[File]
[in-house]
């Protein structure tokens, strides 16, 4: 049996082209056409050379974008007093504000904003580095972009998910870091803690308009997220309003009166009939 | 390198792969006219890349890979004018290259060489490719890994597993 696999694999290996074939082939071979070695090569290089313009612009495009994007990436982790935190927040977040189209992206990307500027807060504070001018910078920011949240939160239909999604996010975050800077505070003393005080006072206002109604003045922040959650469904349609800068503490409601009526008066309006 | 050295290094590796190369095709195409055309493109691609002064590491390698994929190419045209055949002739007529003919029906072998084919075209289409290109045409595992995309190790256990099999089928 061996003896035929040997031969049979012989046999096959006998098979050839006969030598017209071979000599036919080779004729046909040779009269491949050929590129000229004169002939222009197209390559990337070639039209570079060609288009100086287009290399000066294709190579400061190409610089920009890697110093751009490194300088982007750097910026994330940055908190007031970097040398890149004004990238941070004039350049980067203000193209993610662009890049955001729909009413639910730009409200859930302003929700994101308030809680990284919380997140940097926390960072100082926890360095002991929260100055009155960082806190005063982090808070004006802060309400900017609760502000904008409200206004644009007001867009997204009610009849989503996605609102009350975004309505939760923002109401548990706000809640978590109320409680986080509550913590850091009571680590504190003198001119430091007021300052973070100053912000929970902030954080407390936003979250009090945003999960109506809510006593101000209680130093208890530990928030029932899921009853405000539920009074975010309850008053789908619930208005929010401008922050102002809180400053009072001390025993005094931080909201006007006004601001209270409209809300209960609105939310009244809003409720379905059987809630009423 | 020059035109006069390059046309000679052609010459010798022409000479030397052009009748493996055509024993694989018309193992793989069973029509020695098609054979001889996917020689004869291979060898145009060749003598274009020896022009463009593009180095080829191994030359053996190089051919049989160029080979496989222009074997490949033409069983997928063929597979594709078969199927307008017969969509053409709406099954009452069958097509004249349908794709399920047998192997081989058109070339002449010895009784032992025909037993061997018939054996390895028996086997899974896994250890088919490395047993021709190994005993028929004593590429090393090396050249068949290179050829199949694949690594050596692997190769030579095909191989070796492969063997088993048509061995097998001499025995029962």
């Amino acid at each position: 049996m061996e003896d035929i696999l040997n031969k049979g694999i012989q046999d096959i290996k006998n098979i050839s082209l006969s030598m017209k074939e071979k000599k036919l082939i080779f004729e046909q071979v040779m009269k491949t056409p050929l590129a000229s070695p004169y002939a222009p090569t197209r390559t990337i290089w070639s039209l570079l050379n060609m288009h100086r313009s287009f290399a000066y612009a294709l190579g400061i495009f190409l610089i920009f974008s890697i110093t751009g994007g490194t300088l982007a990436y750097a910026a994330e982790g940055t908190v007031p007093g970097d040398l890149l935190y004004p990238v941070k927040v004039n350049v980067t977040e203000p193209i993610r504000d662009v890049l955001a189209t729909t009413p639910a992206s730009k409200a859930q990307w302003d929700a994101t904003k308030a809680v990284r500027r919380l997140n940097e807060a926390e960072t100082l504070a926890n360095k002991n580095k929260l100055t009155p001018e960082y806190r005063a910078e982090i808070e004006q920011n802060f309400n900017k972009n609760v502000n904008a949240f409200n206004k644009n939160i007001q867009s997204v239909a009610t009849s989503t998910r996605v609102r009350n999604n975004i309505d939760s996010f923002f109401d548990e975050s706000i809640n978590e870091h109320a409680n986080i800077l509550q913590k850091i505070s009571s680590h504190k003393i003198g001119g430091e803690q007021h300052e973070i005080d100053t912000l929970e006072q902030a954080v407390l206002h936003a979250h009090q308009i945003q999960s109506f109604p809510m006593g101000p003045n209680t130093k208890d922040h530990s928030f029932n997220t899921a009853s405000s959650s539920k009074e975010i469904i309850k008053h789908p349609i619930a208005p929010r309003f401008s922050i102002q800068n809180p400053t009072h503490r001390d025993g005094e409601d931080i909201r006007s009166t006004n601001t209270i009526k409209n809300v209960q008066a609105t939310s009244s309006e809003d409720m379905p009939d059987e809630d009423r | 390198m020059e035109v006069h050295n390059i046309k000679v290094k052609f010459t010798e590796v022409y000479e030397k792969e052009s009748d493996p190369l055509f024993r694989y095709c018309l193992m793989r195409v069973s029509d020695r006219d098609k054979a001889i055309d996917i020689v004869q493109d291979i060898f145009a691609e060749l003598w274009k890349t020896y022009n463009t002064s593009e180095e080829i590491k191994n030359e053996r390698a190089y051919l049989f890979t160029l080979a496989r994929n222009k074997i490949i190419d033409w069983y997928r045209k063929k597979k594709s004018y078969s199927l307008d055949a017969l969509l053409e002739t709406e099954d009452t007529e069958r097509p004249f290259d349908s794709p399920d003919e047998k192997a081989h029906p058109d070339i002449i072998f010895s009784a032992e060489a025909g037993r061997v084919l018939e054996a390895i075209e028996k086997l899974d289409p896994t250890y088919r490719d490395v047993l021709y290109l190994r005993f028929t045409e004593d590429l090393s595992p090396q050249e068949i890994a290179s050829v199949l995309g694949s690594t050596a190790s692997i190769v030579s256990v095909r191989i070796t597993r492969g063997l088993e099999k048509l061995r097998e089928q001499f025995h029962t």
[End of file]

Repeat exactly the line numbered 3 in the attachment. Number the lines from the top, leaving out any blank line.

């Amino acid at each position: 049996m061996e003896d035929i696999l040997n031969k049979g694999i012989q046999d096959i290996k006998n098979i050839s082209l006969s030598m017209k074939e071979k000599k036919l082939i080779f004729e046909q071979v040779m009269k491949t056409p050929l590129a000229s070695p004169y002939a222009p090569t197209r390559t990337i290089w070639s039209l570079l050379n060609m288009h100086r313009s287009f290399a000066y612009a294709l190579g400061i495009f190409l610089i920009f974008s890697i110093t751009g994007g490194t300088l982007a990436y750097a910026a994330e982790g940055t908190v007031p007093g970097d040398l890149l935190y004004p990238v941070k927040v004039n350049v980067t977040e203000p193209i993610r504000d662009v890049l955001a189209t729909t009413p639910a992206s730009k409200a859930q990307w302003d929700a994101t904003k308030a809680v990284r500027r919380l997140n940097e807060a926390e960072t100082l504070a926890n360095k002991n580095k929260l100055t009155p001018e960082y806190r005063a910078e982090i808070e004006q920011n802060f309400n900017k972009n609760v502000n904008a949240f409200n206004k644009n939160i007001q867009s997204v239909a009610t009849s989503t998910r996605v609102r009350n999604n975004i309505d939760s996010f923002f109401d548990e975050s706000i809640n978590e870091h109320a409680n986080i800077l509550q913590k850091i505070s009571s680590h504190k003393i003198g001119g430091e803690q007021h300052e973070i005080d100053t912000l929970e006072q902030a954080v407390l206002h936003a979250h009090q308009i945003q999960s109506f109604p809510m006593g101000p003045n209680t130093k208890d922040h530990s928030f029932n997220t899921a009853s405000s959650s539920k009074e975010i469904i309850k008053h789908p349609i619930a208005p929010r309003f401008s922050i102002q800068n809180p400053t009072h503490r001390d025993g005094e409601d931080i909201r006007s009166t006004n601001t209270i009526k409209n809300v209960q008066a609105t939310s009244s309006e809003d409720m379905p009939d059987e809630d009423r | 390198m020059e035109v006069h050295n390059i046309k000679v290094k052609f010459t010798e590796v022409y000479e030397k792969e052009s009748d493996p190369l055509f024993r694989y095709c018309l193992m793989r195409v069973s029509d020695r006219d098609k054979a001889i055309d996917i020689v004869q493109d291979i060898f145009a691609e060749l003598w274009k890349t020896y022009n463009t002064s593009e180095e080829i590491k191994n030359e053996r390698a190089y051919l049989f890979t160029l080979a496989r994929n222009k074997i490949i190419d033409w069983y997928r045209k063929k597979k594709s004018y078969s199927l307008d055949a017969l969509l053409e002739t709406e099954d009452t007529e069958r097509p004249f290259d349908s794709p399920d003919e047998k192997a081989h029906p058109d070339i002449i072998f010895s009784a032992e060489a025909g037993r061997v084919l018939e054996a390895i075209e028996k086997l899974d289409p896994t250890y088919r490719d490395v047993l021709y290109l190994r005993f028929t045409e004593d590429l090393s595992p090396q050249e068949i890994a290179s050829v199949l995309g694949s690594t050596a190790s692997i190769v030579s256990v095909r191989i070796t597993r492969g063997l088993e099999k048509l061995r097998e089928q001499f025995h029962t």